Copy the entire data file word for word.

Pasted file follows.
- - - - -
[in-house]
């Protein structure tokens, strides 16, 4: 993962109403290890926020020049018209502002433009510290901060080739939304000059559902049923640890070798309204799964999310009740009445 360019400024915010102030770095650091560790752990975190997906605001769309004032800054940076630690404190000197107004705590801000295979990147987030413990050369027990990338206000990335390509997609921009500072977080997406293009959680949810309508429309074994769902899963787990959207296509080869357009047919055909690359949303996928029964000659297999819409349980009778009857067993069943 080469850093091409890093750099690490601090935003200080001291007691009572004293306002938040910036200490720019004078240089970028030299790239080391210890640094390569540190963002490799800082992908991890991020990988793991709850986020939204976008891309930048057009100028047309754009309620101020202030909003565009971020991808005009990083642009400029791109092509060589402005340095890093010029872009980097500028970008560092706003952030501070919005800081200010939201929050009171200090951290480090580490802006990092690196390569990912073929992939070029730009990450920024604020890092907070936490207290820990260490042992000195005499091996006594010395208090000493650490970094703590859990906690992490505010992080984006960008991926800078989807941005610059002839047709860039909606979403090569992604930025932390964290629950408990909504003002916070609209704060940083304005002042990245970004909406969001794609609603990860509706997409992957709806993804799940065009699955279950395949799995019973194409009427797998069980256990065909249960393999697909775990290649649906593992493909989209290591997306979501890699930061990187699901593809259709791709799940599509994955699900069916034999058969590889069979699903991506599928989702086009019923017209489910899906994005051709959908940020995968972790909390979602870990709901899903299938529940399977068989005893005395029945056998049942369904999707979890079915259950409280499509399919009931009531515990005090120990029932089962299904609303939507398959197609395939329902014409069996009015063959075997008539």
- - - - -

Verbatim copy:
[in-house]
């Protein structure tokens, strides 16, 4: 993962109403290890926020020049018209502002433009510290901060080739939304000059559902049923640890070798309204799964999310009740009445 360019400024915010102030770095650091560790752990975190997906605001769309004032800054940076630690404190000197107004705590801000295979990147987030413990050369027990990338206000990335390509997609921009500072977080997406293009959680949810309508429309074994769902899963787990959207296509080869357009047919055909690359949303996928029964000659297999819409349980009778009857067993069943 080469850093091409890093750099690490601090935003200080001291007691009572004293306002938040910036200490720019004078240089970028030299790239080391210890640094390569540190963002490799800082992908991890991020990988793991709850986020939204976008891309930048057009100028047309754009309620101020202030909003565009971020991808005009990083642009400029791109092509060589402005340095890093010029872009980097500028970008560092706003952030501070919005800081200010939201929050009171200090951290480090580490802006990092690196390569990912073929992939070029730009990450920024604020890092907070936490207290820990260490042992000195005499091996006594010395208090000493650490970094703590859990906690992490505010992080984006960008991926800078989807941005610059002839047709860039909606979403090569992604930025932390964290629950408990909504003002916070609209704060940083304005002042990245970004909406969001794609609603990860509706997409992957709806993804799940065009699955279950395949799995019973194409009427797998069980256990065909249960393999697909775990290649649906593992493909989209290591997306979501890699930061990187699901593809259709791709799940599509994955699900069916034999058969590889069979699903991506599928989702086009019923017209489910899906994005051709959908940020995968972790909390979602870990709901899903299938529940399977068989005893005395029945056998049942369904999707979890079915259950409280499509399919009931009531515990005090120990029932089962299904609303939507398959197609395939329902014409069996009015063959075997008539």